E-cigarette use among teenagers is growing dramatically, and public health experts are concerned that these devices may be a gateway to smoking. [More]

Research shows Indonesian wildfires exposed 69 million to unhealthy air pollution

Wildfires in Indonesia and Borneo exposed 69 million people to unhealthy air pollution and are responsible for thousands of premature deaths, new research has shown. [More]
International research initiative brings leading experts to track health impacts of climate change

International research initiative brings leading experts to track health impacts of climate change

The Lancet Countdown: Tracking Progress on Health and Climate Change is being launched today (Monday 14th Nov) at the COP22 climate talks taking place in Morocco. [More]
Sunshine matters most for mental and emotional health, BYU study reveals

Sunshine matters most for mental and emotional health, BYU study reveals

Sunshine matters. A lot. The idea isn't exactly new, but according to a recent BYU study, when it comes to your mental and emotional health, the amount of time between sunrise and sunset is the weather variable that matters most. [More]
UMass Amherst scientist wins 2016 Pearl Award for research on issues concerning endocrine disruptors

UMass Amherst scientist wins 2016 Pearl Award for research on issues concerning endocrine disruptors

The Cornell Douglas Foundation, an environmental health and justice advocacy group based in Bethesda, Md., has named University of Massachusetts Amherst environmental health scientist Laura Vandenberg one of its 2016 Pearl Award winners in recognition of her "outstanding leadership in conducting critical research to identify and address the many issues concerning endocrine disruptors." [More]
Researchers test new drug that shows promise to prevent pre-term birth

Researchers test new drug that shows promise to prevent pre-term birth

Researchers from the University of Adelaide have successfully tested a drug that is showing some early promise in efforts to prevent pre-term birth. [More]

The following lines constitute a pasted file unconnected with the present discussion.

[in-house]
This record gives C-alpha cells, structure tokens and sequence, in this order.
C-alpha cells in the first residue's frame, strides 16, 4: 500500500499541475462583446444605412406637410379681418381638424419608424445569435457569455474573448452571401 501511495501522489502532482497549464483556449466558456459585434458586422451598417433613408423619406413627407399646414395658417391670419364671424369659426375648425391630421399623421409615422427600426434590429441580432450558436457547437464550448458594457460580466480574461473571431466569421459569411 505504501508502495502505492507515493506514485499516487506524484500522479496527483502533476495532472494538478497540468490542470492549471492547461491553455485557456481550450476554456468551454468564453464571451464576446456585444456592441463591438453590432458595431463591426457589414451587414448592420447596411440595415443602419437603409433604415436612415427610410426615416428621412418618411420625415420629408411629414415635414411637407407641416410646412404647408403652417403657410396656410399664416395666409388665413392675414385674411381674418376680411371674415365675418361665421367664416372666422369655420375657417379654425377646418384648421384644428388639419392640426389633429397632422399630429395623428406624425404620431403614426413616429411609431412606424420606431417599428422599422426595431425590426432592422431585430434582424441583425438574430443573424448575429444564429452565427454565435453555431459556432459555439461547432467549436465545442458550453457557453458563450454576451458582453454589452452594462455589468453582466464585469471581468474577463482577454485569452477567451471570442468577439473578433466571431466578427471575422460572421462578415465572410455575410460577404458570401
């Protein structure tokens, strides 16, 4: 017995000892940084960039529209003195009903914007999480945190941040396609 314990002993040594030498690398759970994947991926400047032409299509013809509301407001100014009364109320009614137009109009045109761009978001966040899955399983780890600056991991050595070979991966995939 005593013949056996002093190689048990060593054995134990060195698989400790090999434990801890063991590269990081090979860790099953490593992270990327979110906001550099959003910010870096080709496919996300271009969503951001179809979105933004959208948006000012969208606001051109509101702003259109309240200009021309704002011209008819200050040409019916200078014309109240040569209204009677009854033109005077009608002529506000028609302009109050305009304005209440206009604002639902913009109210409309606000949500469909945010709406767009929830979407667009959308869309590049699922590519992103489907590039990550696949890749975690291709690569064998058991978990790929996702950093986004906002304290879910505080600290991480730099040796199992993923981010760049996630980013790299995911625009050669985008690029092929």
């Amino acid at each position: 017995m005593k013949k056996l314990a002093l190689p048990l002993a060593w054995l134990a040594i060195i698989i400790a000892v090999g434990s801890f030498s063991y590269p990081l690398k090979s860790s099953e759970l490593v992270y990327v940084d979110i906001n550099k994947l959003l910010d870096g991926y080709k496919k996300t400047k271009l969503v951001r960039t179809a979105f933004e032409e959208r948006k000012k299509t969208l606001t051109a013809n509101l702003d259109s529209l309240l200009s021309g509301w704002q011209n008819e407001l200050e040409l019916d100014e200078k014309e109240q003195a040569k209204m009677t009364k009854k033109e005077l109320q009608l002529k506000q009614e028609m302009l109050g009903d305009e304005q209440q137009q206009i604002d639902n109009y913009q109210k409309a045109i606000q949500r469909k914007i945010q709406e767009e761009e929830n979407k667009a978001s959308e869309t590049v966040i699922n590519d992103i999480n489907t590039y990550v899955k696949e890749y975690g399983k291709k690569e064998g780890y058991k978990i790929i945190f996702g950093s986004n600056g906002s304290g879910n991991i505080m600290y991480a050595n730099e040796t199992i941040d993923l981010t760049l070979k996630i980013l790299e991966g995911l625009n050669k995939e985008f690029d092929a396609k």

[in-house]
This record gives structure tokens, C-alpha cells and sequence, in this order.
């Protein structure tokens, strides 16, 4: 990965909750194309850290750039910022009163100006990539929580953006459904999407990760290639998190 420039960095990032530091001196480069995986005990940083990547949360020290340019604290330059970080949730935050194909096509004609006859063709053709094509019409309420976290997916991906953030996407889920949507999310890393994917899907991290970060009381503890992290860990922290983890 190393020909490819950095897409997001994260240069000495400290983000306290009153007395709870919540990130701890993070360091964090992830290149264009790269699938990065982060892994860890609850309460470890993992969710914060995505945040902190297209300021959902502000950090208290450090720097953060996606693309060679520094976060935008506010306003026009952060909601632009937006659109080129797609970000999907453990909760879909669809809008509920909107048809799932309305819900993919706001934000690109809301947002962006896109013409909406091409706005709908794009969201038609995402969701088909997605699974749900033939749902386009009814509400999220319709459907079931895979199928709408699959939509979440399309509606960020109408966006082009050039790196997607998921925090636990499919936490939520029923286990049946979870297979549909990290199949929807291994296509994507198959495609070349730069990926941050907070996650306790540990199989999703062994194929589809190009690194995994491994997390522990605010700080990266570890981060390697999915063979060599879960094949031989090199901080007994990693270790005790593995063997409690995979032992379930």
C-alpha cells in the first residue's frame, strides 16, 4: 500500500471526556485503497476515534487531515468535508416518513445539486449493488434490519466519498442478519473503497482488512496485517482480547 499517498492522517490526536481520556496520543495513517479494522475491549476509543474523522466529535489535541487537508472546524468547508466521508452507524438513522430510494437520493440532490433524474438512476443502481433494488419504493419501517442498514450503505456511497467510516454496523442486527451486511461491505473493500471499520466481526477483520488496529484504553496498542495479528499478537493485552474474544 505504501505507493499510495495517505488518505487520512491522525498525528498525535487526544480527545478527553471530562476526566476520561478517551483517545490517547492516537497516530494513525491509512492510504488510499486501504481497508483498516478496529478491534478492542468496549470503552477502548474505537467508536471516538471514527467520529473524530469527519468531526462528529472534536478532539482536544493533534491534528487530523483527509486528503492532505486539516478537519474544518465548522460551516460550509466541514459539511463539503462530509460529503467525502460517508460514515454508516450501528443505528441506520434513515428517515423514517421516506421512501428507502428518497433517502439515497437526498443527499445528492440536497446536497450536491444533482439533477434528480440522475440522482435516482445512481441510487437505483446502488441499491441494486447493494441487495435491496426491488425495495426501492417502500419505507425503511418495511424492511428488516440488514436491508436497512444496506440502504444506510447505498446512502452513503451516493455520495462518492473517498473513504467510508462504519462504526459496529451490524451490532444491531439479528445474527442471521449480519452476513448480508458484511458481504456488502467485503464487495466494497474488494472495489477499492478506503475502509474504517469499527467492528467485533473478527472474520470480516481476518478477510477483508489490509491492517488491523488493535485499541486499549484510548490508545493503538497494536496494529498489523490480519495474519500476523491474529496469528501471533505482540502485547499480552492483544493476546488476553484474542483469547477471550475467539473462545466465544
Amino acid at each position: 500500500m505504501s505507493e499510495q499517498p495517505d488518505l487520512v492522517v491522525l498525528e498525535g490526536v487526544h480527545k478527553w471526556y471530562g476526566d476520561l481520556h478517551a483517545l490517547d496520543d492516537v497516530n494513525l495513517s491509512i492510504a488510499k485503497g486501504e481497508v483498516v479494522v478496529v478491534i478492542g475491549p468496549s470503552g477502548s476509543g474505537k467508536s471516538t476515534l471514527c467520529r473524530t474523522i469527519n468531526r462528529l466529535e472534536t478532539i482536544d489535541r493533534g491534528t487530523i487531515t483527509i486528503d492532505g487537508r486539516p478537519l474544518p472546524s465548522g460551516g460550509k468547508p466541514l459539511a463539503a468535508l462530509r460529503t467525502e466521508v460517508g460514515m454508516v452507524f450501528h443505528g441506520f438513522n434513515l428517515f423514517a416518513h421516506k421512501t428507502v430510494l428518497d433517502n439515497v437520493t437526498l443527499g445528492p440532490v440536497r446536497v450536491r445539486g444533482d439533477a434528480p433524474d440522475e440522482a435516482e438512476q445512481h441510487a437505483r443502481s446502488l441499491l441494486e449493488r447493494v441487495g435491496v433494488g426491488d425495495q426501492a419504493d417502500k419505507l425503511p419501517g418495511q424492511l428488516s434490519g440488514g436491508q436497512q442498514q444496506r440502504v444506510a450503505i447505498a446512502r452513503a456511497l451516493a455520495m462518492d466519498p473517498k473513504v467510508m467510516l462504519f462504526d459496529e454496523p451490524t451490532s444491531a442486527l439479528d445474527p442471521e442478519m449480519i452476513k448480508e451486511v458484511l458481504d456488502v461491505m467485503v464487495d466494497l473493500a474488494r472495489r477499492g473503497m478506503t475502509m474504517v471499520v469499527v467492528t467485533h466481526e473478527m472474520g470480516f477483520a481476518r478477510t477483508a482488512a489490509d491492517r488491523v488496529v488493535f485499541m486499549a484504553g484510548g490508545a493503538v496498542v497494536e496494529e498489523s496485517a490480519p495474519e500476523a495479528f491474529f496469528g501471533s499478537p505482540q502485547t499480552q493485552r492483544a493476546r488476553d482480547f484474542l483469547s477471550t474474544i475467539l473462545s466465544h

Physically active children in urban areas have high black carbon exposure, study finds

Physically active children in urban areas have high black carbon exposure, study finds

Children from urban areas of New York City who engaged in vigorous daily exercise had greater exposure to black carbon, a traffic-related pollutant, than children who were less active, according to a study by a multidisciplinary team of researchers from Columbia University's College of Physicians & Surgeons and Columbia's Mailman School of Public Health. [More]
Cleaner burning biomass-fuelled cookstoves reduce risk of burns in children by 40%, study finds

Cleaner burning biomass-fuelled cookstoves reduce risk of burns in children by 40%, study finds

Initial results from the Liverpool School of Tropical Medicine-led Cooking and Pneumonia Study in Malawi indicate that cooking with cleaner burning biomass-fuelled cookstoves reduced the risk of burns in children under the age of five by over 40% compared to traditional open fire cooking. [More]
Exposure to air pollution may contribute to blood vessel damage among young healthy adults

Exposure to air pollution may contribute to blood vessel damage among young healthy adults

Fine particulate matter air pollution may be associated with blood vessel damage and inflammation among young, healthy adults, according to new research in Circulation Research, an American Heart Association journal. [More]
Treating volatile exhaust streams in the pharmaceutical industry: an interview with Jeff Kudronowicz

Treating volatile exhaust streams in the pharmaceutical industry: an interview with Jeff Kudronowicz

Capturing and destroying harmful emissions from pharmaceutical processes can be challenging. It’s not because the pollutants, referred to as volatile organic compounds (VOCs) or hazardous air pollutants (HAPs) are difficult to destroy using catalytic or thermal technologies. [More]